Omudhome Ogbru, PharmD
Omudhome Ogbru, PharmD
Dr. Ogbru received his Doctorate in Pharmacy from the University of the Pacific School of Pharmacy in 1995. He completed a Pharmacy Practice Residency at the University of Arizona/University Medical Center in 1996. He was a Professor of Pharmacy Practice and a Regional Clerkship Coordinator for the University of the Pacific School of Pharmacy from 1996-99.
GENERIC NAME: altretamine
BRAND NAME: Hexalen
DRUG CLASS AND MECHANISM: Altretamine is an oral drug that is used to treat ovarian cancer. The precise mechanism by which altretamine exerts its anti-cancer effect is unknown. It was approved by the FDA in 1990.
GENERIC AVAILABLE: No.
PREPARATIONS: Capsules of 50 mg.
STORAGE: Capsules should be stored at room temperature, 15 C to 30 C (59 F to 86 F).
PRESCRIBED FOR: Altretamine is used for the treatment of ovarian cancer that has persisted or has recurred following treatment with other anti-cancer drugs. Although not an approved use, altretamine also has been used for treating lung cancer.
DOSING: The dose of altretamine is 260 mg/square meter/day. Altretamine may be taken either for 14 or 21 consecutive days as part of one or more 28 day cycles. The total daily dose generally is split into four oral doses, one oral dose after each meal and at bedtime.
DRUG INTERACTIONS: Altretamine, when given to patients receiving antidepressants of the monoamine oxidase (MAO) inhibitor class (for example, phenelzine, tranylcypromine, linezolid) may cause severe orthostatic hypotension (a sudden drop in blood pressure upon standing). Combining altretamine with amitriptyline (Elavil, Endep), desipramine (Norpramin), imipramine (Tofranil, Tofranil-PM), or nortriptyline (Pamelor, Aventyl) also may increase the occurrence of orthostatic hypotension. Cimetidine (Tagamet) may reduce the elimination of altretamine from the body, increasing its blood levels and the risk of side effects. Pyridoxine (vitamin B6) may reduce the risk of neurotoxicity (see below) but may also reverse the beneficial affect of altretamine in the treatment of ovarian cancer.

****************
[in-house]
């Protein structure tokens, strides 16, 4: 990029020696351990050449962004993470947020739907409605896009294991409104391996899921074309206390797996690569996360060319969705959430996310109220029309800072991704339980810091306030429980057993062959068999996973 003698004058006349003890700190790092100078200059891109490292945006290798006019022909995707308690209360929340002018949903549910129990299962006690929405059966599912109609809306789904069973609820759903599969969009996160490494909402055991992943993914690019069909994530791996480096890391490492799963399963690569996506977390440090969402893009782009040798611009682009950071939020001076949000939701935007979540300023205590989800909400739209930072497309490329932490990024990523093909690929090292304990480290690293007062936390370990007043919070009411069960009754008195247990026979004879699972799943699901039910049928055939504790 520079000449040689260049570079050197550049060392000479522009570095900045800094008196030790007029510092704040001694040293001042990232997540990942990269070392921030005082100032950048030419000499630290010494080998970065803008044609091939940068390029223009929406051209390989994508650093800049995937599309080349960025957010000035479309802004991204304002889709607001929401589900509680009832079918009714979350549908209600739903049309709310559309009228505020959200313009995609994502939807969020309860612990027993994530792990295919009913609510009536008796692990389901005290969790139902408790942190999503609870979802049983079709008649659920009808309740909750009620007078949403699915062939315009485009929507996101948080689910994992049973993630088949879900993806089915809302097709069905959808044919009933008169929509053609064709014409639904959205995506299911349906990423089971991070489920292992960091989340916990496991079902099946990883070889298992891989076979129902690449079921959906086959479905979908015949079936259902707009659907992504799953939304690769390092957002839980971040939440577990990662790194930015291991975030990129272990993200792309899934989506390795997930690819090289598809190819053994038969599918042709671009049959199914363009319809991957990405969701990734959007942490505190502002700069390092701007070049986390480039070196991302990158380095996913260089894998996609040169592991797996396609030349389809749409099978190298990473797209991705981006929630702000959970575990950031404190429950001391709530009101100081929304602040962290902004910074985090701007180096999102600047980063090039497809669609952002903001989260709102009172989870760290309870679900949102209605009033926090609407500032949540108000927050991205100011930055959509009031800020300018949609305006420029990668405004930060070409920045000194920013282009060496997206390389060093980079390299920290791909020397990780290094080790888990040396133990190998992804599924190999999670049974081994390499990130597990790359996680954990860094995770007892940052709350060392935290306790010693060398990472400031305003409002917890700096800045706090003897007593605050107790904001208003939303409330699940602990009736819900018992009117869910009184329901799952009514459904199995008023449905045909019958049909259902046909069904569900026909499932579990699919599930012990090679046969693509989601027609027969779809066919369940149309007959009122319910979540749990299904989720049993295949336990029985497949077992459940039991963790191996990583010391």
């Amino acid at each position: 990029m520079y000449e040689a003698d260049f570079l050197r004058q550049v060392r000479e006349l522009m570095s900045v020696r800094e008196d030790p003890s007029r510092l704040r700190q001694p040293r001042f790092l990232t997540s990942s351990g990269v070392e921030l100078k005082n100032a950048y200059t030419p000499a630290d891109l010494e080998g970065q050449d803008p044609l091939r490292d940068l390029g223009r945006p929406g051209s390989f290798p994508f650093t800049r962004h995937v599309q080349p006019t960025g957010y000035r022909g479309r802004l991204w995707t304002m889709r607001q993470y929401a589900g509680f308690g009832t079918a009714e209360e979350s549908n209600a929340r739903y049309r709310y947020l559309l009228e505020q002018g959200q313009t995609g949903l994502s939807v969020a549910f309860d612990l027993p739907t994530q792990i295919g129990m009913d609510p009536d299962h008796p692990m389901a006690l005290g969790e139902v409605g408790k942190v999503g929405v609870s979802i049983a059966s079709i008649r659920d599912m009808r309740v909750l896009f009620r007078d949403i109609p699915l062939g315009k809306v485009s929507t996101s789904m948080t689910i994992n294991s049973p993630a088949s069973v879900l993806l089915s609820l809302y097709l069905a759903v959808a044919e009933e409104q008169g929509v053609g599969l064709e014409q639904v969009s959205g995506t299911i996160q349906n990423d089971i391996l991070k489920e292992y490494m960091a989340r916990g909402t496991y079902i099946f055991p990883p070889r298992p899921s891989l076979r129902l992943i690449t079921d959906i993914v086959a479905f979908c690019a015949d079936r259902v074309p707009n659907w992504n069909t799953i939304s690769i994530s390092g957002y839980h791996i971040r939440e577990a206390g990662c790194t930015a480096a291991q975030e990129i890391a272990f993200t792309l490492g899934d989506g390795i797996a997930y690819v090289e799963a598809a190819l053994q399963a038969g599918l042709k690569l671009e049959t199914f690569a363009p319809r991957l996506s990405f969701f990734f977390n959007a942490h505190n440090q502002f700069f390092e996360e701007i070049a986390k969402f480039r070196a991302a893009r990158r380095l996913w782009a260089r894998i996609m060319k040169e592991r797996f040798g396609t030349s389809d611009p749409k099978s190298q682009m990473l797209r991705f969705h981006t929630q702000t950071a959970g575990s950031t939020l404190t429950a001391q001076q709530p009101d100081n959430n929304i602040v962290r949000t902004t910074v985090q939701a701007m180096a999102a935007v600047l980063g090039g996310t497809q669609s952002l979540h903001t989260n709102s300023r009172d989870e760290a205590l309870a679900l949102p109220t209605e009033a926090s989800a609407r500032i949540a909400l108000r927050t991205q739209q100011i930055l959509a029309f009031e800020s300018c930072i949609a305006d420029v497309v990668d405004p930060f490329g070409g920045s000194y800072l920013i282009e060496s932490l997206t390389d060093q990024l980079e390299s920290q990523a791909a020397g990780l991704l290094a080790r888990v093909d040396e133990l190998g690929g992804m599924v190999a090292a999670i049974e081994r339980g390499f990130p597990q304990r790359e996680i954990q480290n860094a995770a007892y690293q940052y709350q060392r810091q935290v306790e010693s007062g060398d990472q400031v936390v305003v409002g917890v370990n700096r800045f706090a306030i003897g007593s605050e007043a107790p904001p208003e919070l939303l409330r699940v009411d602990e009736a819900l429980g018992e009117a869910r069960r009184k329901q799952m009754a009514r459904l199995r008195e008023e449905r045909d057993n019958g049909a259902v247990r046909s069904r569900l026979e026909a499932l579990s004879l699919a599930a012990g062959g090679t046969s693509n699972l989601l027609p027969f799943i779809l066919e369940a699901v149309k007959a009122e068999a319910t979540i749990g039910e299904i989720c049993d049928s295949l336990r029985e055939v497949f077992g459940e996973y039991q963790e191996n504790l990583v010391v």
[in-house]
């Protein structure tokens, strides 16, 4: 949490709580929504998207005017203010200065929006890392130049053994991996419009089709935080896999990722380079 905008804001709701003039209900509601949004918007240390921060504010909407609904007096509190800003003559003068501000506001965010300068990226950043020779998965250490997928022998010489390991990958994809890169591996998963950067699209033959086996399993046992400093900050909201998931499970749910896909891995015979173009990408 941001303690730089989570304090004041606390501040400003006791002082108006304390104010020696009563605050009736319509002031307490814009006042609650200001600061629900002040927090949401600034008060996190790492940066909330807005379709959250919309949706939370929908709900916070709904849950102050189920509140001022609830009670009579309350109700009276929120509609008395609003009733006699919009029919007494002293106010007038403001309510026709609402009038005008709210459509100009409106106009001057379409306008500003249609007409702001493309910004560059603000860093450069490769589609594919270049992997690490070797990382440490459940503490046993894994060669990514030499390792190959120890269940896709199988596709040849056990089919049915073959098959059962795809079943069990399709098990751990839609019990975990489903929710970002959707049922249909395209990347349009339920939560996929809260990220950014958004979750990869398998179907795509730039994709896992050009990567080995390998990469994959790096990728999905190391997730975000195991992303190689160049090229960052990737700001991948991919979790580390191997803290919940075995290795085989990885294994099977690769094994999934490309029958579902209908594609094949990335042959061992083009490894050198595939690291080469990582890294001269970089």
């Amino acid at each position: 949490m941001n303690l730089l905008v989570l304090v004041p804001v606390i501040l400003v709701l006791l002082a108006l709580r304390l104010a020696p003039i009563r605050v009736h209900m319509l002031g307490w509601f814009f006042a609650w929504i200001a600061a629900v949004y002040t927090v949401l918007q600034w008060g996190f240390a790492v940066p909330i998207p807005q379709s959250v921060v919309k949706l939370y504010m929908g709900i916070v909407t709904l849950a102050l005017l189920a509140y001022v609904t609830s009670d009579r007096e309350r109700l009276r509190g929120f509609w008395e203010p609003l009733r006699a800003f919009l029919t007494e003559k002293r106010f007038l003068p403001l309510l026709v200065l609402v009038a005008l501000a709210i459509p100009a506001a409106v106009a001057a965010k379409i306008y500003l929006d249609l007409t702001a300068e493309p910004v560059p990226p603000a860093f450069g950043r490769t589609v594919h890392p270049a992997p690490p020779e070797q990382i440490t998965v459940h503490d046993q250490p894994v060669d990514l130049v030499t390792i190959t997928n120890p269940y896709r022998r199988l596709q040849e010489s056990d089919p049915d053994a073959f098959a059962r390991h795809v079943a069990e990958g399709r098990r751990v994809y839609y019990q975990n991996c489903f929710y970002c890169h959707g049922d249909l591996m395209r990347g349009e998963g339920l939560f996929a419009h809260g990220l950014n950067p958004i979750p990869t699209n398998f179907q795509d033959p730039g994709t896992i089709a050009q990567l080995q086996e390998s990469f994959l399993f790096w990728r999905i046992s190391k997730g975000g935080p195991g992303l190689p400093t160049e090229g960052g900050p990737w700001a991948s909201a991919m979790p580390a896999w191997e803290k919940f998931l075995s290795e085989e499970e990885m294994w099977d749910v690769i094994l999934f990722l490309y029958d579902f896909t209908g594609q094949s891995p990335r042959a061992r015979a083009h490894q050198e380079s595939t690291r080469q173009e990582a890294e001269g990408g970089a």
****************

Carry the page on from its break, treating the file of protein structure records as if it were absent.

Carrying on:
PREGNANCY: Altretamine should not be used by pregnant women because it may harm the fetus.
NURSING MOTHERS: It is not known whether altretamine is secreted in human milk. Since altretamine may be toxic to nursing infants, breastfeeding is not recommended during treatment with altretamine.
SIDE EFFECTS: Nausea and vomiting of gradual onset occur frequently with altretamine. Peripheral neuropathy (abnormal function of the sensory nerves of the arms and legs giving rise to symptoms such as numbness, tingling, etc.) and central nervous system symptoms (mood disorders, disorders of consciousness, ataxia, dizziness, vertigo) have been reported; these effects appear to be reversible. White blood cell counts and platelet counts may drop with altretamine treatment, increasing the risk of infection and bleeding, respectively.
Reference: FDA Prescribing Information
Last Editorial Review: 3/19/2013
Report Problems to the Food and Drug Administration
You are encouraged to report negative side effects of prescription drugs to the FDA. Visit the FDA MedWatch website or call 1-800-FDA-1088.
Need help identifying pills and medications?
Back to Medications Index